While it is the case that the biggest issue in controlling health spending in the United States is unit prices, there are still opportunities to address potentially inappropriate utilization. A study reported in Journal of the American Medical Association Network Open examines use of specialty consultations during hospitalizations. (JAMA Article) The Medicare population was used for the study. On average, a Medicare patient receives 1 to 3 consultations per admission. In addition to the cost of the actual consultation, they can lead to further testing, some of which can have its own dangers, and to additional specialty visits following discharge. The authors sought to identify the practice style of different hospitalist physicians and see if those who used more specialty consultations had any better outcomes, specifically all-cause 30-day mortality and readmission rates within 7 and 30 days of discharge. They also looked at rates of use of outpatient specialty care following discharge. Admissions in the fee-for-service Medicare population which involved a hospitalist during 2013 and 2014 were analyzed. Hospitalists were ranked on their likelihood and degree of specialty care referrals during an admission, factoring out a potential facility-specific component to such use, and compared to other hospitalists at the same facility. Typical adjustments based on patient characteristics and other factors were performed. Over 700,000 admissions at 737 hospitals attended to by around 14,600 doctors were included in the final analysis.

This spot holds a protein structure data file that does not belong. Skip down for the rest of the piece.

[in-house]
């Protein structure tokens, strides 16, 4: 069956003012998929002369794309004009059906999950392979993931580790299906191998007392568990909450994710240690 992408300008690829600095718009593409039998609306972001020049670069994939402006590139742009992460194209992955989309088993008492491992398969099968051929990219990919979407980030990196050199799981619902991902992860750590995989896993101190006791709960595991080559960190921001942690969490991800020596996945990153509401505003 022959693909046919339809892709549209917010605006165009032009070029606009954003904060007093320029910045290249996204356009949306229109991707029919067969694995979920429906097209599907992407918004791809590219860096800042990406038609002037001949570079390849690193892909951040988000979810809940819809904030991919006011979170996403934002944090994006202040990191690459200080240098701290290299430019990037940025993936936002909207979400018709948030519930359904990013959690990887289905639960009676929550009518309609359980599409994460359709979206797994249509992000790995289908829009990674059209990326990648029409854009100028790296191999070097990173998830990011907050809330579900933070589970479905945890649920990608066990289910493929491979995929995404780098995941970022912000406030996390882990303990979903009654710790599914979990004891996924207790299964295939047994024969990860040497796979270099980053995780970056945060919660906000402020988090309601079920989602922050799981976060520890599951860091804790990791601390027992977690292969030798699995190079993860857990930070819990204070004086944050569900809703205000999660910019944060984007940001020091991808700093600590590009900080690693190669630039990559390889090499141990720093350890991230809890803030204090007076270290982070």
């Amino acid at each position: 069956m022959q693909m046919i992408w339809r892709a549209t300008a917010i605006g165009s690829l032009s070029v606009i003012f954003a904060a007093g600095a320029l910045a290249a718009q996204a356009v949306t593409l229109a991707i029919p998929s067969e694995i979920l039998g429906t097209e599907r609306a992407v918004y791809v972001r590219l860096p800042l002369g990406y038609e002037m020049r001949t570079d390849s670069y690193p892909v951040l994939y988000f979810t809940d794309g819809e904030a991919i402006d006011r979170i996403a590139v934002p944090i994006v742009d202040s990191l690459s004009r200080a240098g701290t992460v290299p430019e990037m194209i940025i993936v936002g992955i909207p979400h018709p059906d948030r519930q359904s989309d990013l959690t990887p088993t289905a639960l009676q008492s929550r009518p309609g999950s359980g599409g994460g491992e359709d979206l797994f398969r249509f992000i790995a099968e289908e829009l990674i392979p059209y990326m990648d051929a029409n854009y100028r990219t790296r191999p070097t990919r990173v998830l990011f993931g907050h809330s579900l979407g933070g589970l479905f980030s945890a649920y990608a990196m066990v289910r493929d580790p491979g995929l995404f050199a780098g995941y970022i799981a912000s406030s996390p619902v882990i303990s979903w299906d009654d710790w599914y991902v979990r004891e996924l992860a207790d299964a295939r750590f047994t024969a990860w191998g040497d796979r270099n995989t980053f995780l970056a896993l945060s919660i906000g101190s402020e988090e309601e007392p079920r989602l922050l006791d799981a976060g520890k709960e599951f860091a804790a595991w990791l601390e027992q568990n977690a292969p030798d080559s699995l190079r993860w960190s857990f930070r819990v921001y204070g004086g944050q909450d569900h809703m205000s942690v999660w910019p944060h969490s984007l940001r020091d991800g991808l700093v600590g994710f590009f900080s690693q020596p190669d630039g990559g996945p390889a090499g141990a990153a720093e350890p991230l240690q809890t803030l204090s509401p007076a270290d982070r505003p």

Across all hospitalists there were 1.2 specialty consultations per admission. The top 25% of hospitalists had 1.4 consultations per admission on average. High-consultation using hospitalists tended to have more non-white patients, more dual-eligible patients and more patients with high-severity health status. After adjustment, patients cared for by high-consulting doctors had 4% longer lengths of stay and 11% higher Part B spending during the stay. These patients were also 4% less likely to be discharged to home and 7% more likely to see a specialist within 90 days of discharge. There was no difference in 7 day or 30 day readmission rates, nor was there any difference in mortality rates. The results suggest that while more specialty consultations during an admission raises utilization and spending, they do not result in improvement on some common measures of quality outcomes. It is certainly possible that some hospitalists aren’t using consultations when they should, but the study indicates that it is more likely there is overuse than underuse. As with most things, the best approach is probably to present the data to the physicians and help them understand why there is variance and identify specific steps to ensure that referrals to specialists are truly needed.